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What are the differences between a rule metric and a formula metric?
What are the differences between a rule metric and a formula metric?

Learn the differences between custom metrics based on rules vs formulas

Emma Bertilsson avatar
Written by Emma Bertilsson
Updated over a week ago

Rules are run at the data source level-of-detail (a row-level calculation). The results are aggregated to create the query result. This means that the value of a rule metric is calculated for each row of raw data in Funnel, after which the values are aggregated.

Formulas are calculated at the visualisation level-of-detail (an aggregate calculation), after aggregation of the data rows. Formulas are used to calculate totals and can correctly calculate rates and ratios between other metrics.

If you want to calculate a rate or divide two metrics with each other, you will have to use the formula metric. Let's examine why this is, using cost per click (CPC) as an example. CPC is calculated by dividing Cost with Clicks.

Rule metrics:

The highlighted column is a rule metric called ‘CPC rule’. As CPC calculates cost/clicks we can, by dividing the values of cost for 2020-04-01 with the clicks for 2020-04-01, easily spot that the values in the red-marked column don’t look correct as 2 498.85 / 13 316 = 0.18 and not 52.65.

The reason for this is related to two things:

1. The calculation that happens behind the scenes is made per row of raw data in Funnel. This can be demonstrated by looking at the data with the highest granularity possible for that data set. Doing so will result in that the rule and formula metrics show the same value per row.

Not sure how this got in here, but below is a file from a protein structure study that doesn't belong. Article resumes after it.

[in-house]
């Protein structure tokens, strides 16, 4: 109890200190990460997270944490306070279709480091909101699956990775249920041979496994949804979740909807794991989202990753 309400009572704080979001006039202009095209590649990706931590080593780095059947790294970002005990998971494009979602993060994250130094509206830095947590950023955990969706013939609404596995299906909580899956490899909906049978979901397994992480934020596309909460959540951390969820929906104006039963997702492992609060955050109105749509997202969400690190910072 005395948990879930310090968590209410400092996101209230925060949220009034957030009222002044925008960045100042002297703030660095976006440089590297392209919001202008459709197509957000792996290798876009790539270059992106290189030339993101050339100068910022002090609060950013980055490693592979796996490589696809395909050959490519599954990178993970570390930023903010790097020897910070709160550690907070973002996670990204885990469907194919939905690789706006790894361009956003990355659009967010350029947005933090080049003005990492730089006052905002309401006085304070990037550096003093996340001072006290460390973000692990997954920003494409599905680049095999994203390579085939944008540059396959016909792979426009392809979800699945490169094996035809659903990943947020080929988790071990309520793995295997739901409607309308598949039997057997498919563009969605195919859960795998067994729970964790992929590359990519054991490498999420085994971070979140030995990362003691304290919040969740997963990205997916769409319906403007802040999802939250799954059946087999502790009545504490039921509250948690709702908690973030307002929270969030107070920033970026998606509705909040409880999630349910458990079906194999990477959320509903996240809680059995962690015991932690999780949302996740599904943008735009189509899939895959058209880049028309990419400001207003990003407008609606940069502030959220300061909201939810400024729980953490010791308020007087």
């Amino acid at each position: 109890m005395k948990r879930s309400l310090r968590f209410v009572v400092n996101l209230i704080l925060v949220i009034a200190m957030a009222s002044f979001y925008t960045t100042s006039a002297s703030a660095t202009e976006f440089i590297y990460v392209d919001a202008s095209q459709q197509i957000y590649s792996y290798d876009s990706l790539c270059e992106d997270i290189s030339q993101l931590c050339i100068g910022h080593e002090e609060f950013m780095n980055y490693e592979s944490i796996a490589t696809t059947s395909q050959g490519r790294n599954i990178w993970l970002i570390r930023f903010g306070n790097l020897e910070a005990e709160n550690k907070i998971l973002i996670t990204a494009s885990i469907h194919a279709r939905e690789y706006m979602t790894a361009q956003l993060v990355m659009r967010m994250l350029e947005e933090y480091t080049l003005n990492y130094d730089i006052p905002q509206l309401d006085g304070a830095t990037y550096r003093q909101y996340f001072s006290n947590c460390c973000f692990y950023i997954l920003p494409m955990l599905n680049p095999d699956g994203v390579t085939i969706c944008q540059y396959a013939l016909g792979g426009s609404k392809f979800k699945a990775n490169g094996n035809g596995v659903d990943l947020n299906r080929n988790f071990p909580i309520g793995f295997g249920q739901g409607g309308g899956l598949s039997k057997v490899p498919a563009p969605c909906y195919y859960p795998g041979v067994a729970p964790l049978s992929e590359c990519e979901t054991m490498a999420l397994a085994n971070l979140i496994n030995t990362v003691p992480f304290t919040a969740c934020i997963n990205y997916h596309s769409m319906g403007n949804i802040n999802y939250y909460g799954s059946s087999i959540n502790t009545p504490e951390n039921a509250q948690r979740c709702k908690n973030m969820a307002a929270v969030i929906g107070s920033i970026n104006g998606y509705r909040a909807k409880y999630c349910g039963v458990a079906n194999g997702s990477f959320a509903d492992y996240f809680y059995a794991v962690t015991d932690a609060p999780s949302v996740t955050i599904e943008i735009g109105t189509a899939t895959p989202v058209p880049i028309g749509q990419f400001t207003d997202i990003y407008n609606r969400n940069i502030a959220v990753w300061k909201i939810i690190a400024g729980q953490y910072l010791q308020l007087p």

If you instead choose to look at the data set on a lower granularity, such as CPC per date, the values in the rule and formula metrics will differ.

The explanation to this is that the Total value for ‘CPC rule’ consists of an aggregated value based on numbers where the cost/clicks per row already have been calculated. To sum these values after the division has been calculated therefore returns the wrong value.

2. As mentioned, a rule metric is calculated on each row of raw data that in Funnel that matches the rule(s) in your custom metric. Most data sources that are connected to Funnel consist of more dimensions than just date (e.g. campaign, ad set etc.) which increases the number of rows. If that’s the case and the rule-based metric is greedy and applies to more than one row of data, then the calculation will be performed on every single row and then summed up which, again, will cause the values to be higher then what you likely would expect them to be.

Formula metrics:

When you want to calculate cost/clicks, we must base the division on the aggregated values for cost and clicks and then divide them by each other. This can be done by creating a custom metric based on formulas in Funnel or in your visualization tool/data warehouse.

The custom metric ‘cpc formula’ metric shows the correct values here, namely CPC per day:

The difference between this rule metric and the formula metric is furthermore in what stage of the data processing the division and addition take place (read more about this here). This is a crucial fact to take into consideration when you are planning on using the custom metrics outside of Funnel and exporting them to a data warehouse.

Funnel helps you on the way to getting the right numbers in your data warehouse in the way that we limit you from exporting formula metrics for the above-mentioned reasons. You can read more about this in more detail here.

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